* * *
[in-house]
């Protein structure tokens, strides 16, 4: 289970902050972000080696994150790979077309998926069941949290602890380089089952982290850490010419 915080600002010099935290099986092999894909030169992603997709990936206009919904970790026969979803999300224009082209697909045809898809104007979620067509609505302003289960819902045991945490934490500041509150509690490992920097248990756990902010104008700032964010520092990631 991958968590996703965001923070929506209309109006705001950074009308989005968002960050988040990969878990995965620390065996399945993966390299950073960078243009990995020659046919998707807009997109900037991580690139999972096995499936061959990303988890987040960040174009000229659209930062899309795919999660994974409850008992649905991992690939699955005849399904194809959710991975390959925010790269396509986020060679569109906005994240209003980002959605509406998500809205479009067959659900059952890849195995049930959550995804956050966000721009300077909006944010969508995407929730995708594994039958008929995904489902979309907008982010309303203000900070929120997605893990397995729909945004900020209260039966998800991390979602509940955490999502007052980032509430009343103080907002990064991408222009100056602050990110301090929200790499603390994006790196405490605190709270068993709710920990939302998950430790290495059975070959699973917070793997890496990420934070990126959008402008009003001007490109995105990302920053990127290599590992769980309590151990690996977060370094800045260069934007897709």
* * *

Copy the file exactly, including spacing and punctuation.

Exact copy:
[in-house]
């Protein structure tokens, strides 16, 4: 289970902050972000080696994150790979077309998926069941949290602890380089089952982290850490010419 915080600002010099935290099986092999894909030169992603997709990936206009919904970790026969979803999300224009082209697909045809898809104007979620067509609505302003289960819902045991945490934490500041509150509690490992920097248990756990902010104008700032964010520092990631 991958968590996703965001923070929506209309109006705001950074009308989005968002960050988040990969878990995965620390065996399945993966390299950073960078243009990995020659046919998707807009997109900037991580690139999972096995499936061959990303988890987040960040174009000229659209930062899309795919999660994974409850008992649905991992690939699955005849399904194809959710991975390959925010790269396509986020060679569109906005994240209003980002959605509406998500809205479009067959659900059952890849195995049930959550995804956050966000721009300077909006944010969508995407929730995708594994039958008929995904489902979309907008982010309303203000900070929120997605893990397995729909945004900020209260039966998800991390979602509940955490999502007052980032509430009343103080907002990064991408222009100056602050990110301090929200790499603390994006790196405490605190709270068993709710920990939302998950430790290495059975070959699973917070793997890496990420934070990126959008402008009003001007490109995105990302920053990127290599590992769980309590151990690996977060370094800045260069934007897709």